This past weekend, I stumbled across what could be the biggest advancement in sign language technology there has ever been. Two University of Washington student won a $10,000 Lemelson-MIT Student Prize by creating gloves that translate sign language into speech. This is something that could be just the thing that can bridge the gap between the hearing and deaf culture. This is perfect timing for the summary blog post because all the past posts information is actually turning into something.
I also had the chance to talk to my friend about this breakthrough in science you happens to be deaf, and she was very interested them. However, she posed some important questions such as: How would the hearing person communicate back to the deaf individual, could you quickly go about you every day like with them, and would this make the hearing culture more reluctant to learn sign language?
However many questions this poses it truly is amazing just how far technology has come. The technology for sign language isn’t very much (in the real world aspects only not in the classroom) and it’s more just researching about the culture and understanding that there are bridges that need to be built so that two beautiful cultures can come together and respect and appreciate one another.
University of Washington Article on Students
So over the weekend, I had the chance to go home to my family and spend some time with them. While I was there I was able to talk to my mom about my overarching questions abut technologies that would impact deaf culture the most inside and outside the classroom. My mother is a physical therapist, so she is involved in some of the everyday challenges they face. She told me about some of her patients that are deaf and just the immense challenge that she faced trying to adequately communicate what she needed to with them. She was saying how some of her patients had access to assistive technology however many times they were broken, and didn’t work, or the family didn’t have the funds to afford the technology to help them communicate.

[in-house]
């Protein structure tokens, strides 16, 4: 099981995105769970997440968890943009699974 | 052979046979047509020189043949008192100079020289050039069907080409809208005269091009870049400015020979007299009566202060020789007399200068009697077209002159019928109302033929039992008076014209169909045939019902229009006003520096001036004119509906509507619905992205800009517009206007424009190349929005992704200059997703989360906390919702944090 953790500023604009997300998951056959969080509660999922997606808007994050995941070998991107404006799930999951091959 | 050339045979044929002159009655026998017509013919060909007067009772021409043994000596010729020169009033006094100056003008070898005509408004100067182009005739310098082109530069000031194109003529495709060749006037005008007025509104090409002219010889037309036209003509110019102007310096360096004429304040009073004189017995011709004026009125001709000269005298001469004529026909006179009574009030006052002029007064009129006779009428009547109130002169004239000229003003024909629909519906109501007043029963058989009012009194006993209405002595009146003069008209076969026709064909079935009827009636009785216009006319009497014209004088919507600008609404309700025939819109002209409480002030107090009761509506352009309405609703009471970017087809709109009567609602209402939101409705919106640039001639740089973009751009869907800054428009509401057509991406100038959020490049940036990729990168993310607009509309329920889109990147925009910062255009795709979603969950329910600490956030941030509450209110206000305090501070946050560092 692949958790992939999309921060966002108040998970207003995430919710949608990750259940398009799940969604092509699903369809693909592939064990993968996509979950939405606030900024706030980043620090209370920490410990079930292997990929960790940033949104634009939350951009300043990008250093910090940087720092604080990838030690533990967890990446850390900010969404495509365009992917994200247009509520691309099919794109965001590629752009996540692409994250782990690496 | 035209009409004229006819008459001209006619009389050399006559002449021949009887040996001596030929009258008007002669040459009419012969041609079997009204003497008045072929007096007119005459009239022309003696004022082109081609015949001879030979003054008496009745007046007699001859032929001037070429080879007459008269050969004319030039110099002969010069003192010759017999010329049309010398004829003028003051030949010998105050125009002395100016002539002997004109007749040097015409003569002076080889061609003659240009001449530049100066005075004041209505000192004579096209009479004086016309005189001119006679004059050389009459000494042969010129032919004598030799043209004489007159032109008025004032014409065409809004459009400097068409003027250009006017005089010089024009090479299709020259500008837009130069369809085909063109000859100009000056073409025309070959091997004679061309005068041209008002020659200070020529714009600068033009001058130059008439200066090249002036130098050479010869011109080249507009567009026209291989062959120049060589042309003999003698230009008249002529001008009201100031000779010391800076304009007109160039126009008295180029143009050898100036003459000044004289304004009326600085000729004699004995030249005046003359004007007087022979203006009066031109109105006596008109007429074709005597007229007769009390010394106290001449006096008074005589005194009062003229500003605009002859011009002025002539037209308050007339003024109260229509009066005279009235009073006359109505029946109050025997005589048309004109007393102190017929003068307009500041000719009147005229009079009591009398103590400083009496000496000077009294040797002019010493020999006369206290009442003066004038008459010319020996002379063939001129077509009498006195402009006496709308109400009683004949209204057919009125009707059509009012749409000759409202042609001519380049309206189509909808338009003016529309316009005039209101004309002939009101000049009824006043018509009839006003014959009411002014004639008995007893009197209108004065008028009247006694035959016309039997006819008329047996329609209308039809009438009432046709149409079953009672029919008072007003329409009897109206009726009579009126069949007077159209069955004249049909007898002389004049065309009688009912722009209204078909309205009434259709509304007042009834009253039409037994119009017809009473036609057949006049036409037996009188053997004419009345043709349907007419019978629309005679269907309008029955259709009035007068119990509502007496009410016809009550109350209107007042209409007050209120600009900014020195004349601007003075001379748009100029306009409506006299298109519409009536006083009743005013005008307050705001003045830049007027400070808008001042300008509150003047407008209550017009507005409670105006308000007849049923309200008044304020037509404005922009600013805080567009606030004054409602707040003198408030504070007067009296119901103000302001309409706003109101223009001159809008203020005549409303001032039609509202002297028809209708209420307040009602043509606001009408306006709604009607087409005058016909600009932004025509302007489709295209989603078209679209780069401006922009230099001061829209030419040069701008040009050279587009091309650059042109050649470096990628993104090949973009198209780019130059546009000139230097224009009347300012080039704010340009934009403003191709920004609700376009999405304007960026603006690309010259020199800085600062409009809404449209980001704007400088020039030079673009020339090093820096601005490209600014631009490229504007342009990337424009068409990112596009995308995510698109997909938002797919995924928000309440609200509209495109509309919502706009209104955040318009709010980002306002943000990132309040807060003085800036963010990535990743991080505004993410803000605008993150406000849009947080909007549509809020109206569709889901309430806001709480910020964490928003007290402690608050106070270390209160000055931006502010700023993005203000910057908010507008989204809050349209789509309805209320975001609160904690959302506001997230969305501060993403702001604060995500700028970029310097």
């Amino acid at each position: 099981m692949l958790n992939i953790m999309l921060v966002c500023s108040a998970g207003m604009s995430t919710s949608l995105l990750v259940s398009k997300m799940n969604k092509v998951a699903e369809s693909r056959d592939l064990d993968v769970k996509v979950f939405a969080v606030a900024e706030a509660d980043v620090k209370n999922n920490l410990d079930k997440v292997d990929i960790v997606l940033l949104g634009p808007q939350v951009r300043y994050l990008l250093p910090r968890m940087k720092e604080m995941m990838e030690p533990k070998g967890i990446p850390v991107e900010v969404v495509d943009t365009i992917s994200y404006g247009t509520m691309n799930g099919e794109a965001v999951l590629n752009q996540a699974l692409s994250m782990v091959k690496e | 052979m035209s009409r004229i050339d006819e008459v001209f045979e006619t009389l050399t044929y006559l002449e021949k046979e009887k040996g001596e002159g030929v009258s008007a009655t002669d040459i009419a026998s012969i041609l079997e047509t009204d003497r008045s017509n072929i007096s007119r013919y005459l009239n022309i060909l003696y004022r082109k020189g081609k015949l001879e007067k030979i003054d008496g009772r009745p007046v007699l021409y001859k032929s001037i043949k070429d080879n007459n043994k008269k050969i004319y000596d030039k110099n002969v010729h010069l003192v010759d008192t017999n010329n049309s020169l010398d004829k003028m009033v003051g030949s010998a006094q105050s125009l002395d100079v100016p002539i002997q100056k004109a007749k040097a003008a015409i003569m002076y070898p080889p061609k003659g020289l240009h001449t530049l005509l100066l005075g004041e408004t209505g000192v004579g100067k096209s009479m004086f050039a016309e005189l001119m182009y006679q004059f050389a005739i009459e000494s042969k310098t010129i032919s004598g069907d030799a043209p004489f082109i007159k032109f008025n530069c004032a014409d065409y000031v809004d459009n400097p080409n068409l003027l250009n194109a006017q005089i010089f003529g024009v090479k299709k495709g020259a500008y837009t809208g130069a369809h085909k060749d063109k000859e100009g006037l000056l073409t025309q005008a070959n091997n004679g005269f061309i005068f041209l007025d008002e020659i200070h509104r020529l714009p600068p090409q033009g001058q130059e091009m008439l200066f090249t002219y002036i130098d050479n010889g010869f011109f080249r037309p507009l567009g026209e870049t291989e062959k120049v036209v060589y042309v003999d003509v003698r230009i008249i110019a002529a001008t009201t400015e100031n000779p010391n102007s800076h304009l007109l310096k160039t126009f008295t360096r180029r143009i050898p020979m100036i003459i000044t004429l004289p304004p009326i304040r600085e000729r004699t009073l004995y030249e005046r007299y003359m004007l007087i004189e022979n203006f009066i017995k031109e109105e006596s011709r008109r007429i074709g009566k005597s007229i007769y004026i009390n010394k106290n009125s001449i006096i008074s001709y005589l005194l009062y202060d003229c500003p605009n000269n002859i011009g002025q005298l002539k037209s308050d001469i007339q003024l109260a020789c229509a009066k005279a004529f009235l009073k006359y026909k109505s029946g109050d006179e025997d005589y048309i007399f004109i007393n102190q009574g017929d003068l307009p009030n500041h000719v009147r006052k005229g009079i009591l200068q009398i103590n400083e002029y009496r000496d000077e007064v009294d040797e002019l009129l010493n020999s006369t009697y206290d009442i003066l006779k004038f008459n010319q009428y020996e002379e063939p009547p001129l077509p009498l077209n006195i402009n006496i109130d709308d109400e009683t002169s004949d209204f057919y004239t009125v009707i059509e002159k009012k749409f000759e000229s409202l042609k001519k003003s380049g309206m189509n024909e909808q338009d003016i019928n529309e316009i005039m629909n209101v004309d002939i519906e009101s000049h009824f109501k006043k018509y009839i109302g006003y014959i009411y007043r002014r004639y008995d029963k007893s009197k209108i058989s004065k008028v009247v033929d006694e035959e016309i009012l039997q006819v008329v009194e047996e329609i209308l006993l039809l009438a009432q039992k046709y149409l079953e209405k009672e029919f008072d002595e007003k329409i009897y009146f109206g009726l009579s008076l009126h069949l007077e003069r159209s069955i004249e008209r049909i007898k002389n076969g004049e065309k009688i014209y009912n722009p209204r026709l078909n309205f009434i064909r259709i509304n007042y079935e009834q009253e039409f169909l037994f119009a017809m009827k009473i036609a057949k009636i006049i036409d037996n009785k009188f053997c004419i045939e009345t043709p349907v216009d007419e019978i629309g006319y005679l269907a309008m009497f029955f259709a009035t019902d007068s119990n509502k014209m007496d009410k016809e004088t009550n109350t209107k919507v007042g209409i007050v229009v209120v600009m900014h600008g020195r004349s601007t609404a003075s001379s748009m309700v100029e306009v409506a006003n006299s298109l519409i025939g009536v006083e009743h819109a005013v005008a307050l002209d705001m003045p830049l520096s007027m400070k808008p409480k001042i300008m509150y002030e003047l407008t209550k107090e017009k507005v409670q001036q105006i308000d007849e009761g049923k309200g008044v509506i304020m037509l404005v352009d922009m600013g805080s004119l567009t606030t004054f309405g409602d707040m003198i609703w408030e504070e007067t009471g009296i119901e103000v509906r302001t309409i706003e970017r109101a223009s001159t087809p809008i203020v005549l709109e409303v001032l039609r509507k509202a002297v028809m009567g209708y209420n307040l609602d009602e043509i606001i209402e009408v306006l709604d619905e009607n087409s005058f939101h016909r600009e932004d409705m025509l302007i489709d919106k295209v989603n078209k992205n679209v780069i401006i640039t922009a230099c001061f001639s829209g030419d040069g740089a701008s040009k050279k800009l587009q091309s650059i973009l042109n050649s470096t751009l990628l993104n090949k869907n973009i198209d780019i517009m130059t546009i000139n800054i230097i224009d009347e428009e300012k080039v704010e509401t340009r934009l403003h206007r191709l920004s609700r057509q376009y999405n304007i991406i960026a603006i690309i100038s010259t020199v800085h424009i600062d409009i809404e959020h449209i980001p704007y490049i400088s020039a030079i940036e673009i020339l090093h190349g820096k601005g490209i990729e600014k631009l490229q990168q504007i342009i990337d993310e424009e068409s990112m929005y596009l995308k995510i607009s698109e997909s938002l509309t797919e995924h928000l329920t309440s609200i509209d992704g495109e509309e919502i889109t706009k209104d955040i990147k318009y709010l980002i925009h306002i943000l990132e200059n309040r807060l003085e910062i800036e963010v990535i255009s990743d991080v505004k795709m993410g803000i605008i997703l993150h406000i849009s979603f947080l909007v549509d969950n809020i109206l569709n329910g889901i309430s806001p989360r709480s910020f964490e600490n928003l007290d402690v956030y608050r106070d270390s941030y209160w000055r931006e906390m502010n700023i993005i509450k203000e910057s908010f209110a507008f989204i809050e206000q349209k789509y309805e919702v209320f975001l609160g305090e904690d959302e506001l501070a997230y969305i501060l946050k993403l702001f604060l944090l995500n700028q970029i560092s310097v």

My mom gave me some advice about maybe talking to some who is deaf and getting their perspective because as much as I try and put myself in their shoes I could be missing something that impacts their life on a daily basis that I never realized. They coul have ideas or problems that the face every day and I might be able to come up with an assistive technology solution.
My mother also told me another story of a conversation she had with the mother of a deaf child. The woman’s daughter was now living on her own and grown, but there was something that separated her from some of the deaf community. She was what they call deaf “proud” and she refused to use technology to help her hear or communicate with the hearing world. She didn’t want to have an implant nor did she believe that she needed to try and fit into the hearing world. I found this interesting and very eye opening. Sometimes people just want to be who they are and not bridge the gap, and that is entirely okay.
When I first started reading about technology within the deaf culture, I honestly thought that their technologies would impact their lives just as technologies aid in hearing culture every day. However, when telephones or radio or weathering warnings were invited they never actually helped the deaf community like the did individuals who can hear. I never really considered how all the advancements in technologies had the potential to be disadvantages for the deaf community. When you sit down and think about you daily life and how much you rely on you hearing to get you through the day you can start yo understand ow difficult it can be to no be able to hear. Just going to a restaurant to eat can be difficult if the appropriate technologies are not available. If the restaurant only has loud speakers, how are they supposed to know when they name is being called. Its all a culmination of little things that can make daily tasks challenging.